M i d l e r A m e r i c a
- A hit CD, a smash tour and a new movie . . .
- everything's coming up roses for the Divine Miss M.
- Any member of the Hollywood elite not on hand at the
- Kodak Theatre in Los Angeles tonight ~ Oscar night ~
- is most likely glued to a plasma screen tv at home.
- The artist usually known as the Divine M is at the Office
- Depot Center in Sunrise, Florida, the home of the Florida
- Panthers, clad in a mermaid suit and zipping around the
- stage in a motorized wheelchair as her alter ego,
- It's all part of Midler's Coney Island themed 'Kiss My Brass'
- tour, in which she enters from rafters on the back of a
- carousel horse, bawdily jokes that the generic name for
- Viagra should be "Mycoxafloppin," performs "Keep on
- Rockin'" in front of a projection of her classic performance
- in 1979's 'The Rose,' and belts out "Wind Beneath My
- Wings," from 'Beaches,' for the gazillionth time. And
- while starlets and moguls throng the Oscar after-parties,
- an exhausted, post performance Midler sits in the lobby
- of the Mandarin Oriental Hotel in Miami at 1 a.m.,
- wearing a turquoise hoodie, a furry Kangol cap and
- pigtails, and nibbling on a chicken Caesar.
- "They asked me if I wanted to work on Oscar night,"
- she says. "First I thought, Who's going to come? And
- then I thought, They have Tivo."
Though she has her first role in four years ~ as the best friend of Nicole Kidman's character in a remake of 'The Stepford Wives' ~ for all intents and purposes, Midler, has extricated herself from the Hollywood scene. She lives in New York City with her husband of nearly twenty years, Martin von Hasselberg, a commodities broker-turned-performance artist, and their college bound daughter, and devotes much of her time to the New York Restoration Project, a group that revitalizes Manhattan parks, which she founded in 1995.
- Not only does she barely make movies, she barely even sees
- them. "I can't waste my two hours," she says. "You used to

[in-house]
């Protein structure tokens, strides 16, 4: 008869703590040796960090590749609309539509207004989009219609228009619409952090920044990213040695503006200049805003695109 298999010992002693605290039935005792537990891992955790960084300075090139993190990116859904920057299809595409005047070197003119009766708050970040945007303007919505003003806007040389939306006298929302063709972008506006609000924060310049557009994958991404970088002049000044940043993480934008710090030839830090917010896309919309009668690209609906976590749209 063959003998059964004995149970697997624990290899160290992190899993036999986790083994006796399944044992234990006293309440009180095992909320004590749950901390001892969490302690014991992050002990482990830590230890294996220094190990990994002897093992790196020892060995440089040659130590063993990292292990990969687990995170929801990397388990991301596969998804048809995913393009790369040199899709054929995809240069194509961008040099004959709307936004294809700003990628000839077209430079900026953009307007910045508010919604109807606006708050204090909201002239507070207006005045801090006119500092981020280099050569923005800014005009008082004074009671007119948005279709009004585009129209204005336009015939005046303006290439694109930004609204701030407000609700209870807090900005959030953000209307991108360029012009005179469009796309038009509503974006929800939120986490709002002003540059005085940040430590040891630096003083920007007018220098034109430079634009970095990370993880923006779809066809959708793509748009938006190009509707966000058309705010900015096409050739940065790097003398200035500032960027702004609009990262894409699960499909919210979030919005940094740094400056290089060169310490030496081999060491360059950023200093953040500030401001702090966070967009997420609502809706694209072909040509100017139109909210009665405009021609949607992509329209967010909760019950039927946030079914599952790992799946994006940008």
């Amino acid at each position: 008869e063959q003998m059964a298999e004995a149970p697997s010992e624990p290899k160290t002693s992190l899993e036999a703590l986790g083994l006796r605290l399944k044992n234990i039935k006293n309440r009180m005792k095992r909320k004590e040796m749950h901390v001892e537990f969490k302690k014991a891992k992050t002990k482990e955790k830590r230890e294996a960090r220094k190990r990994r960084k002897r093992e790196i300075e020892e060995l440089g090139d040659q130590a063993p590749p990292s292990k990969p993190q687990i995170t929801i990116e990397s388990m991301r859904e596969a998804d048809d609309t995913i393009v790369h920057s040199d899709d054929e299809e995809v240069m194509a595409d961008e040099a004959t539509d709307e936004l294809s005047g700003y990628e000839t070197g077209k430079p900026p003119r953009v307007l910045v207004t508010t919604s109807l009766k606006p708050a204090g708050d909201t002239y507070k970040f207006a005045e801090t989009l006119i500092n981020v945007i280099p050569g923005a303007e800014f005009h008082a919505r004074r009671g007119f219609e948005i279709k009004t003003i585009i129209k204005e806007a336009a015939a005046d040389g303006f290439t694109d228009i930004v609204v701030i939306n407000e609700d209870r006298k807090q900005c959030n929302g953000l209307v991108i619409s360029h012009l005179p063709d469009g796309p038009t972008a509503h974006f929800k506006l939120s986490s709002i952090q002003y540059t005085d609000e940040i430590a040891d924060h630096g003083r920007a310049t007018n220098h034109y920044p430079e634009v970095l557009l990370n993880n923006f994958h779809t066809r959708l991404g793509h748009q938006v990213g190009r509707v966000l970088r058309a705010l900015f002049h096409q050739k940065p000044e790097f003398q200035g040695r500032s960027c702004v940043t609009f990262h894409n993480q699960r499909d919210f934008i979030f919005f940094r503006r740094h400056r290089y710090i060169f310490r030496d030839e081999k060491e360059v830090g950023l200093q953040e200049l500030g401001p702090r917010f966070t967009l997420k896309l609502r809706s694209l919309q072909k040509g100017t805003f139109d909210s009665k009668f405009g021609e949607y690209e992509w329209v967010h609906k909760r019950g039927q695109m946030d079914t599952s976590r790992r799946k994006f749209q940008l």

- go to the movies three or four times a week and you knew
- every one was going to be a masterpiece. None of us ever
- thought it would end, but it ended."
Instead, Midler reads prodigiously. She carries "bags and bags of books" with her on tour, everything from Francoise Sagan's 'Bonjour Tristesse,' which she bought on Amazon.com ("Fucking A!" she shouts. "Two bucks, are you kidding me?) To Philip Pullman's 'His Dark Materials,' a series of young adult novels. "I couldn't wait to get off the stage to read them."
- "She's always reading anything she can get her hands on,"
- says Kidman, "and has an opinion about everything."
- Midler's biggest obsession right now is the 'South Beach
- Diet.' She's beside herself that Arthur Agatston M.D., the
- book's author, came to the evening's show. "He loves me!"
- she exclaims. "He's divine. He gave me his new cookbook
- She needs to maintain her fighting weight for when opportunity
- comes knocking, because if there's one thing Midler knows,
- it's how to surf the crests and hollows of success in the
- entertainment business. Despite a string of unmemorable
- misfires ( "Drowning Mona" and "Isn't She Great" ) and
- her eponymous sitcom, which rapidly tanked on CBS, Midler's
- career is on an upswing. After feuding with Barry Manilow,
- the accompanist with whom she got her start in the bathhouses
- of New York, she reteamed with him for the recent album,
- "Bette Midler Sings the Rosemary Clooney Songbook," which
- scored a Grammy nomination. The "Kiss My Brass" tour has
- been her most lucrative yet, in some cases grossing more
- than a million dollars an evening.
- And then there's "Stepford."
- "I was glad to have a job," Midler says of her return to the
- big screen. "But a career isn't just one thing. I've made
- records, done concerts, I've done pictures, I've done a little
- television ~ and I have to say, it's a good thing, because
- otherwise I probably wouldn't have lasted as long as I have."
- It doesn't hurt that Midler is admirably sanguine about her
- failures. "What are you going to do?" she muses. "Pretend
- it didn't happen? It's like the elephant in the room. They
- know you made a boo-boo, they're just waiting to see
- what you're going to say about it."